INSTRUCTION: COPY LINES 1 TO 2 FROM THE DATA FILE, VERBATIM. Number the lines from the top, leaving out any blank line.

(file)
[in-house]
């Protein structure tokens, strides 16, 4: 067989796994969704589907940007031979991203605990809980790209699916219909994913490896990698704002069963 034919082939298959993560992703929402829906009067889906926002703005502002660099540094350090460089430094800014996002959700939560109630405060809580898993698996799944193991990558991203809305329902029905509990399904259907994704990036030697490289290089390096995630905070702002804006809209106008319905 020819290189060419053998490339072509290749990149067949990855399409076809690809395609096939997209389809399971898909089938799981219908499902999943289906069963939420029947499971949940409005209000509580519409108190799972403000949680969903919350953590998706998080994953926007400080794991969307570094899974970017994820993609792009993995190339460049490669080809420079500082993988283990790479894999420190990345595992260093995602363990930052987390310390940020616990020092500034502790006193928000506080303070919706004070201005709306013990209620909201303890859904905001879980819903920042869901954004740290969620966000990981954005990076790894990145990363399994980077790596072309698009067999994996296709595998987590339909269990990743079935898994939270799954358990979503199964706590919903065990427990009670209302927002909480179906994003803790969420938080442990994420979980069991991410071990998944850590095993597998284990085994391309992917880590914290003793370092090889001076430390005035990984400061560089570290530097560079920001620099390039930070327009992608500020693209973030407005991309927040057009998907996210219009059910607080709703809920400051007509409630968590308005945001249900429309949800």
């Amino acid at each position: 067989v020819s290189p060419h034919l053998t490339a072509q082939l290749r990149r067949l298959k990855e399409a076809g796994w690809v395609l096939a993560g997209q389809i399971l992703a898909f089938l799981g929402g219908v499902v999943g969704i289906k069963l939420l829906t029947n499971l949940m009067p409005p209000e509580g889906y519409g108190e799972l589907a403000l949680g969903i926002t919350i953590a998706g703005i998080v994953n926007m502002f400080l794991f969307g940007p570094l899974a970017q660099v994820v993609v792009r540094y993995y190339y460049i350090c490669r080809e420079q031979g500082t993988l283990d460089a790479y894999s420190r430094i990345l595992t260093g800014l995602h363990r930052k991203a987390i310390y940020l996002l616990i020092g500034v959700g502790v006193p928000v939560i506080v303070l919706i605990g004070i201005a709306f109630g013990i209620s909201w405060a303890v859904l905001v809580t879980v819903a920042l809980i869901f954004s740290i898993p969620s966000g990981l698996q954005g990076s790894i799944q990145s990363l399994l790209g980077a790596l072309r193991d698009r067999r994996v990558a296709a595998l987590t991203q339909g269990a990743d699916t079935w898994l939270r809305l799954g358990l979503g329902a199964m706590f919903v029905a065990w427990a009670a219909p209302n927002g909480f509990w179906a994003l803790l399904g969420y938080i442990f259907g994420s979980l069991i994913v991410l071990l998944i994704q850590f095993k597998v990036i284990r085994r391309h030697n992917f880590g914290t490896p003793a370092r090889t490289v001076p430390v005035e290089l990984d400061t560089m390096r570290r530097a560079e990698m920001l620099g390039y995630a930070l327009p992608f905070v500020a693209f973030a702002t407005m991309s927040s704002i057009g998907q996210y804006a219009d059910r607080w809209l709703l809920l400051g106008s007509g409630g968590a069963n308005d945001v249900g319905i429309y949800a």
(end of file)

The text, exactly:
[in-house]
């Protein structure tokens, strides 16, 4: 067989796994969704589907940007031979991203605990809980790209699916219909994913490896990698704002069963 034919082939298959993560992703929402829906009067889906926002703005502002660099540094350090460089430094800014996002959700939560109630405060809580898993698996799944193991990558991203809305329902029905509990399904259907994704990036030697490289290089390096995630905070702002804006809209106008319905 020819290189060419053998490339072509290749990149067949990855399409076809690809395609096939997209389809399971898909089938799981219908499902999943289906069963939420029947499971949940409005209000509580519409108190799972403000949680969903919350953590998706998080994953926007400080794991969307570094899974970017994820993609792009993995190339460049490669080809420079500082993988283990790479894999420190990345595992260093995602363990930052987390310390940020616990020092500034502790006193928000506080303070919706004070201005709306013990209620909201303890859904905001879980819903920042869901954004740290969620966000990981954005990076790894990145990363399994980077790596072309698009067999994996296709595998987590339909269990990743079935898994939270799954358990979503199964706590919903065990427990009670209302927002909480179906994003803790969420938080442990994420979980069991991410071990998944850590095993597998284990085994391309992917880590914290003793370092090889001076430390005035990984400061560089570290530097560079920001620099390039930070327009992608500020693209973030407005991309927040057009998907996210219009059910607080709703809920400051007509409630968590308005945001249900429309949800």